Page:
Think about being a parent. What makes it special for you? Are there parts of parenting you look forward to each day? Is parenting what you thought it would be? Do you wish things were different about being a parent?
These are all questions each of us should think about. Being a parent is one of the most important jobs you will ever have,
Talk with your child about past experiences. Now that Christmas is over, does your child remember what it was like last year. Talk with him or her and see what they do remember about past holidays.
When you take the time to find out what he or she remembers it gives you a clue about what your child values. It gives you some real clues about ways to improve your family life.
Teach your child to look around. Teach her to pay attention to the details of the world around her. See if she sees ways that trees are alike and how they are different. See if she noticed the flowers you put in the yard when she was in school yesterday. Have her look out the window and watch a bird as it flies by.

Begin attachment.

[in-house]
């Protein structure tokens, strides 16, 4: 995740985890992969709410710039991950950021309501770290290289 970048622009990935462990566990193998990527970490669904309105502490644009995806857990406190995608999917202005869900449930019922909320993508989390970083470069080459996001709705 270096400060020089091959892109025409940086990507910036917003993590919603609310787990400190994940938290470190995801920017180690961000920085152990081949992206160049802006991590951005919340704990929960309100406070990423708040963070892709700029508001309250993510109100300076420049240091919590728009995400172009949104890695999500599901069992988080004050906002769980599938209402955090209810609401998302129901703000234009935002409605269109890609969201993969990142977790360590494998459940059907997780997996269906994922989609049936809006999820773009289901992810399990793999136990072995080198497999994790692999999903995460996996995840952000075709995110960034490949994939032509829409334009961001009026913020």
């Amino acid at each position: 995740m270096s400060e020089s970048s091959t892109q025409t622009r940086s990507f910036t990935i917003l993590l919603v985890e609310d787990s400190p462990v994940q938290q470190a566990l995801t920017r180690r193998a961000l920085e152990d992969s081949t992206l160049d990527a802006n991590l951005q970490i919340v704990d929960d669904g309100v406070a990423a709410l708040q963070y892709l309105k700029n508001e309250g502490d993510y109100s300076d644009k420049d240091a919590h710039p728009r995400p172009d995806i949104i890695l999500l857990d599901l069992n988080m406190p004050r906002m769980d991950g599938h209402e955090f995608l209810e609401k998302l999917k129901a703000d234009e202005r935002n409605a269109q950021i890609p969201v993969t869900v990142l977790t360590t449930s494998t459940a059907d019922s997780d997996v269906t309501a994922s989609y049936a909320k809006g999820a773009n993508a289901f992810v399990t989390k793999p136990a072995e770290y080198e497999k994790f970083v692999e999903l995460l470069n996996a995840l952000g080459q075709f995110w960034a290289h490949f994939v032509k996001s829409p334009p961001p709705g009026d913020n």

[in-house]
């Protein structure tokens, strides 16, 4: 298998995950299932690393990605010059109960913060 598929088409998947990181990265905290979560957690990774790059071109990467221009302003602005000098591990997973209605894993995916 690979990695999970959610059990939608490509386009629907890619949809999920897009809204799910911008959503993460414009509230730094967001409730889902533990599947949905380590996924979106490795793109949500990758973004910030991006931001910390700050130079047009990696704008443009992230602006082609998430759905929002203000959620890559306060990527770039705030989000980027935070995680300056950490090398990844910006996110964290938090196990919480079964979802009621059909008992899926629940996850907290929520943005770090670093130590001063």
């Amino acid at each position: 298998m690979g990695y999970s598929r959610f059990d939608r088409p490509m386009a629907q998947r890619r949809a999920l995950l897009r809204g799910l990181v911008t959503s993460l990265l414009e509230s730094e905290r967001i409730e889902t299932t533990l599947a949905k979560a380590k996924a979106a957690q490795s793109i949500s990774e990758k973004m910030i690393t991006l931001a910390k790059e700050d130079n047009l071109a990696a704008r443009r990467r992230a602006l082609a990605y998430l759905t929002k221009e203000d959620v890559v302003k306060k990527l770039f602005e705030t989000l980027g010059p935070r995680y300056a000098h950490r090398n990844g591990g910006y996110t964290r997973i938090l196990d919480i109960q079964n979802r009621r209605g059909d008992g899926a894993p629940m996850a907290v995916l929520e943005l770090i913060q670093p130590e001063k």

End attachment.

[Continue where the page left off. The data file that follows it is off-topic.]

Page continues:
Play a game with your son and the cars on the road. See if he can find a specific color car he really likes. See if talking about the car, you learn what his favorite color car would be. Talk about the size of the car and see if he can find the smallest yellow car you drive past.
Just talking about those kinds of things helps you learn more about what he is interested in. He may change the subject and that is fine. Learn about something new that interests him.
This is a great way for your children to learn to pay attention, to be creative, to learn about comparing items, and even practice expressing themselves. At the same time, you are learning what things are important to your child.
Give some thought about what your children will remember about their childhood. Are they the things you would hope they would remember?
We all want our children to have fond memories of their childhood. One school recently asked children, “What makes a happy home?” From the results of the school survey, the school learned that it wasn’t the fancy vacations a family took but the everyday ways families interacted that made fond memories for the children.
One child said, “My dad and mom hugged me a lot.” She was 8.
A 5-year-old said, “My house has a big refrigerator with artwork and magazines and magnets all over it.”
Another 11-year-old child said, “In my house when it’s happy there’s music playing, and we all dance together.”
A 4-year-old said, “I like it when my mommy brushes my hair for a long time and sings songs to me.”
Like our children, we parents have a lot to learn. Much of that can be learned from being a parent.
Cynthia Martin is the founder of the First Teacher program and former executive director of Parenting Matters Foundation, which published newsletters for parents, caregivers and grandparents.